In reply to Simon Brocklehurst's message about sequence/structure
(1) How much better is a sequence/structure comparison than aligning
(possibly multiple) sequences to a known-structure sequence?
The claim of the sequence/structure matchers is that they can catch
structural similarities between proteins whose sequences are very
different, and therefore a sequence alignment approach wouldn't work.
Most groups tend to give as examples one or a few such matches.
Examples: Bowie/Luthy/Eisenberg find such matches between CRP
and the cAMP-dependent protein kinase family, and between actin and
HSC70. Jones/Taylor/Thornton find C-phycocyanin like globins.
Also the sequence/structure matching approach has the potential of
matching a sequence to an as-yet-unseen structure which has been
postulated, perhaps by combining pieces of super-secondary structure.
(Temple Smith's group, for example, discussed this possibility in a
poster at Waterville Valley.) This is relevant because there are
estimates that we've seen a sizable chunk but not all of the possible
(2) Relative merits of various approaches
There are several issues to look at.
-- EVALUATION FUNCTION. What is the evaluation function for a given
threading of a sequence onto a structure? (This is what Simon pointed
to in the Blundell approach.) Each group seems to have extensive
justification for their approach to collecting statistics and turning
them into an evaluation function. It's really hard to say which is
better; the true test should probably be how well each performs on
experiments. Wouldn't it be nice if there were universally used
well-defined sets of experiments so we could do this comparison easily?
-- MATCHER SPEED. How long does the algorithm take to run? The
critical question: is it possible to match each sequence in the
sequence database to each structure in the model structure set in a
reasonable time, say, a month? Profiles (Eisenberg) and Substitution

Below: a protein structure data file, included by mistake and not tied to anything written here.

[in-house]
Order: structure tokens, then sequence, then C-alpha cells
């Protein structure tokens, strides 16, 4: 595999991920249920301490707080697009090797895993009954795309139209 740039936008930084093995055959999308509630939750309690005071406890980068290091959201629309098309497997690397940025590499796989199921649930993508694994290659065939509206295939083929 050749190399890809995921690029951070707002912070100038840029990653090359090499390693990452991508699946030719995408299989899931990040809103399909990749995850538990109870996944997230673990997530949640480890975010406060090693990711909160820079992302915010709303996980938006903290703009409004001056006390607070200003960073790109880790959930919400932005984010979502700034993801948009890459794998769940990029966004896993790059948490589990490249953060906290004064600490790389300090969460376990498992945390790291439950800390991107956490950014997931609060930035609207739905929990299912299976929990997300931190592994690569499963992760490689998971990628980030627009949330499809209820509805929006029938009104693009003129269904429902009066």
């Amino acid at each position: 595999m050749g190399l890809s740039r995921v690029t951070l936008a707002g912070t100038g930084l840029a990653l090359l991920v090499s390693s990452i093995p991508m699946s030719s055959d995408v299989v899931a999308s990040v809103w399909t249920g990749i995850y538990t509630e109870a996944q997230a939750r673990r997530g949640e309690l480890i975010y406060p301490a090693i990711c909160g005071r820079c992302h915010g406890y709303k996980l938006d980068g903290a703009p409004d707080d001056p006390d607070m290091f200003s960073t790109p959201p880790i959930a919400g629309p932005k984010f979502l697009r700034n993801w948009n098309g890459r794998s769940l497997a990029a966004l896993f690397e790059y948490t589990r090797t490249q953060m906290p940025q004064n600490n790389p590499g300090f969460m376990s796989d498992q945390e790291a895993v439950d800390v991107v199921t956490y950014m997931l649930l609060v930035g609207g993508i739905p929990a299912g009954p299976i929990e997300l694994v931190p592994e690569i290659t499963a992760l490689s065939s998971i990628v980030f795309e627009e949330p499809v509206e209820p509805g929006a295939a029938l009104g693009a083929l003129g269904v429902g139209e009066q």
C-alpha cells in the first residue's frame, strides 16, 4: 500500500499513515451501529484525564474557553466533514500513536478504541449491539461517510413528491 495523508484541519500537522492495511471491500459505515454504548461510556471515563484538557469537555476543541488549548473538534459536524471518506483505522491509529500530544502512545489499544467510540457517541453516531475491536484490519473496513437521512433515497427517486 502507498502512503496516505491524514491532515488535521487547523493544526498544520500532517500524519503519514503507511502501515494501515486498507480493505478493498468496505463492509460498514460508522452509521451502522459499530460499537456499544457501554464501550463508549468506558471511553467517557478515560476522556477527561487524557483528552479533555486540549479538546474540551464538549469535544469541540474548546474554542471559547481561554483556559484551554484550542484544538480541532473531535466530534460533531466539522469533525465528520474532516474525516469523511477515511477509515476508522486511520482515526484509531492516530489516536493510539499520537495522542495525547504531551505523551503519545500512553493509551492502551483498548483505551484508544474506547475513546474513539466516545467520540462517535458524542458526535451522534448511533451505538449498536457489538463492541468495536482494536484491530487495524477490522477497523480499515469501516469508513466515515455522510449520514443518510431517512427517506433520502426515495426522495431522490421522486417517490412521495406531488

Pattern (Blundell) use dynamic programming (DP) algorithms. Other
methods (Godzik & Skolnick, Bryant & Lawrence, Jones & Taylor, Smith
lab) incorporate pairwise interactions and therefore can't use a
straight DP algorithm, but rather something that takes a lot longer to
run (like the two-stage DP of Jones & Taylor, or the iterated frozen
DP of Godzik & Skolnick, or the exhaustive search of Bryant &
Lawrence). Lathrop & Smith have the fastest optimal search algorithm
for evaluation functions that include pairwise interactions, but it
still takes significantly longer than DP.
-- EXPERIMENTS. What experiments have the authors run, and are they
meaningful? Some results seem clearly not meaningful (eg, not
allowing gaps in the sequence/structure alignment and finding that the
sequence always finds its own structure). Others could very well be
found by other means, like sequence alignment.
(3) Are articles in prestigious journals given more credence?
Maybe so. Also consider institutional affiliation, research
history of authors, funding, & various other political factors.
Other questions of interest:
(1) Modeling the structure of a protein could be broken down into two
steps: choosing the right structure from a structure library, then
optimally placing the sequence on the structure (followed by side
chain fitting, loop packing, energy minimization). The
sequence/structure matchers tend to combine these steps: they
optimally thread the sequence onto each structure (second step first),
and then compare the scores of these optimally threaded matches. One
interesting questions is how well can you do on choosing the right
structure for a sequence (from a structure library) without doing the
full threading? You might use really simple measures like length and
amino acid composition, or more involved things like the
Stultz/White/Smith Markov models that were designed to determine the
most likely fold for a sequence.
(2) How well can you do on sequence/structure matching without looking at
pairwise interactions between residues (and thereby allowing the use
of faster dynamic programming algorithms to optimize your evaluation
(3) What test suite might we propose to compare the various
approaches? I think it would be great, among other things, to have a
facility whereby sequences of structures that are about to be
published are made public before the structures come out. This might
be administered by the structure database people or by someone else.
Everyone who wanted could run their predictor on the sequence, and
then see how well they did when the structure appears.
A couple references (reviews):
Fetrow & Bryant, "New programs for protein tertiary structure
prediction," Bio/Technology 11:479-484, 1993.
Blundell & Johnson, "Catching a common fold," Protein Science